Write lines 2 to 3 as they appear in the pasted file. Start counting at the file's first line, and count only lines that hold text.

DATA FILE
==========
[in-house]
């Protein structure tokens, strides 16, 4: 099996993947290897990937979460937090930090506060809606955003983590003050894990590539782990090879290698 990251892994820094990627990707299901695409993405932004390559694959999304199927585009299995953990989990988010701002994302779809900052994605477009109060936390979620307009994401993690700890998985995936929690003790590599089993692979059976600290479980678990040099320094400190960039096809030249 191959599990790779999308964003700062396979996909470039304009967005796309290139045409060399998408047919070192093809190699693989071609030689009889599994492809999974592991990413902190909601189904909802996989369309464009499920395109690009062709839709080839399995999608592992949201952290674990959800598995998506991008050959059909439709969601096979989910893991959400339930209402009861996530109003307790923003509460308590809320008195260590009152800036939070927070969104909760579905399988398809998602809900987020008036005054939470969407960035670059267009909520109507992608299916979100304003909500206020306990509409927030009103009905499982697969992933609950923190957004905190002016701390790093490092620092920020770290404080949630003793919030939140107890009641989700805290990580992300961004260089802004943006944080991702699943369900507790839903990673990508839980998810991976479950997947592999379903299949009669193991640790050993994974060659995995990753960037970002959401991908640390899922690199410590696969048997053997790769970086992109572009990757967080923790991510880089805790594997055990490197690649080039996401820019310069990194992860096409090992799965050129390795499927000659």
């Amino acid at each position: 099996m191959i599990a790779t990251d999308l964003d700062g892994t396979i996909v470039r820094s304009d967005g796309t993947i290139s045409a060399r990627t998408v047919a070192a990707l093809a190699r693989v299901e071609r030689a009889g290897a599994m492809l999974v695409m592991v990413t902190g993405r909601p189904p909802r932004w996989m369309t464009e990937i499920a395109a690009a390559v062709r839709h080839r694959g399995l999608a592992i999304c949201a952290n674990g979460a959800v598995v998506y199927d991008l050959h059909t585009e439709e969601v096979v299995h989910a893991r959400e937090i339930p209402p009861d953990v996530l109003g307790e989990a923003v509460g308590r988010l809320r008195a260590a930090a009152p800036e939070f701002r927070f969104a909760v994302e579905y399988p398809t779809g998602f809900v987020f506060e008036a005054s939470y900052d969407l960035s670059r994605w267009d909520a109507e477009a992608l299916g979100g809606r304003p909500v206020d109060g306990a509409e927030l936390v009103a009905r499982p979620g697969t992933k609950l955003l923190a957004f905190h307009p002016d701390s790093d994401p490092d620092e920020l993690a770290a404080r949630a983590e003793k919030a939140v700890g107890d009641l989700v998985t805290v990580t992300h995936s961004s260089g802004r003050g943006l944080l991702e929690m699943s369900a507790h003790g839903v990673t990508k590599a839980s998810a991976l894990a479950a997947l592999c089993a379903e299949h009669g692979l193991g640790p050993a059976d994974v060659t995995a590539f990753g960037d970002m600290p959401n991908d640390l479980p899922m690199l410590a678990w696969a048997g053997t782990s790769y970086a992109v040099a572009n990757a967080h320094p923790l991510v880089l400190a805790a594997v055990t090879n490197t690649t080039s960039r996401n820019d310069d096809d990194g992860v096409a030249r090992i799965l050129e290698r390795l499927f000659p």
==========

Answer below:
């Protein structure tokens, strides 16, 4: 099996993947290897990937979460937090930090506060809606955003983590003050894990590539782990090879290698 990251892994820094990627990707299901695409993405932004390559694959999304199927585009299995953990989990988010701002994302779809900052994605477009109060936390979620307009994401993690700890998985995936929690003790590599089993692979059976600290479980678990040099320094400190960039096809030249 191959599990790779999308964003700062396979996909470039304009967005796309290139045409060399998408047919070192093809190699693989071609030689009889599994492809999974592991990413902190909601189904909802996989369309464009499920395109690009062709839709080839399995999608592992949201952290674990959800598995998506991008050959059909439709969601096979989910893991959400339930209402009861996530109003307790923003509460308590809320008195260590009152800036939070927070969104909760579905399988398809998602809900987020008036005054939470969407960035670059267009909520109507992608299916979100304003909500206020306990509409927030009103009905499982697969992933609950923190957004905190002016701390790093490092620092920020770290404080949630003793919030939140107890009641989700805290990580992300961004260089802004943006944080991702699943369900507790839903990673990508839980998810991976479950997947592999379903299949009669193991640790050993994974060659995995990753960037970002959401991908640390899922690199410590696969048997053997790769970086992109572009990757967080923790991510880089805790594997055990490197690649080039996401820019310069990194992860096409090992799965050129390795499927000659």
């Amino acid at each position: 099996m191959i599990a790779t990251d999308l964003d700062g892994t396979i996909v470039r820094s304009d967005g796309t993947i290139s045409a060399r990627t998408v047919a070192a990707l093809a190699r693989v299901e071609r030689a009889g290897a599994m492809l999974v695409m592991v990413t902190g993405r909601p189904p909802r932004w996989m369309t464009e990937i499920a395109a690009a390559v062709r839709h080839r694959g399995l999608a592992i999304c949201a952290n674990g979460a959800v598995v998506y199927d991008l050959h059909t585009e439709e969601v096979v299995h989910a893991r959400e937090i339930p209402p009861d953990v996530l109003g307790e989990a923003v509460g308590r988010l809320r008195a260590a930090a009152p800036e939070f701002r927070f969104a909760v994302e579905y399988p398809t779809g998602f809900v987020f506060e008036a005054s939470y900052d969407l960035s670059r994605w267009d909520a109507e477009a992608l299916g979100g809606r304003p909500v206020d109060g306990a509409e927030l936390v009103a009905r499982p979620g697969t992933k609950l955003l923190a957004f905190h307009p002016d701390s790093d994401p490092d620092e920020l993690a770290a404080r949630a983590e003793k919030a939140v700890g107890d009641l989700v998985t805290v990580t992300h995936s961004s260089g802004r003050g943006l944080l991702e929690m699943s369900a507790h003790g839903v990673t990508k590599a839980s998810a991976l894990a479950a997947l592999c089993a379903e299949h009669g692979l193991g640790p050993a059976d994974v060659t995995a590539f990753g960037d970002m600290p959401n991908d640390l479980p899922m690199l410590a678990w696969a048997g053997t782990s790769y970086a992109v040099a572009n990757a967080h320094p923790l991510v880089l400190a805790a594997v055990t090879n490197t690649t080039s960039r996401n820019d310069d096809d990194g992860v096409a030249r090992i799965l050129e290698r390795l499927f000659p």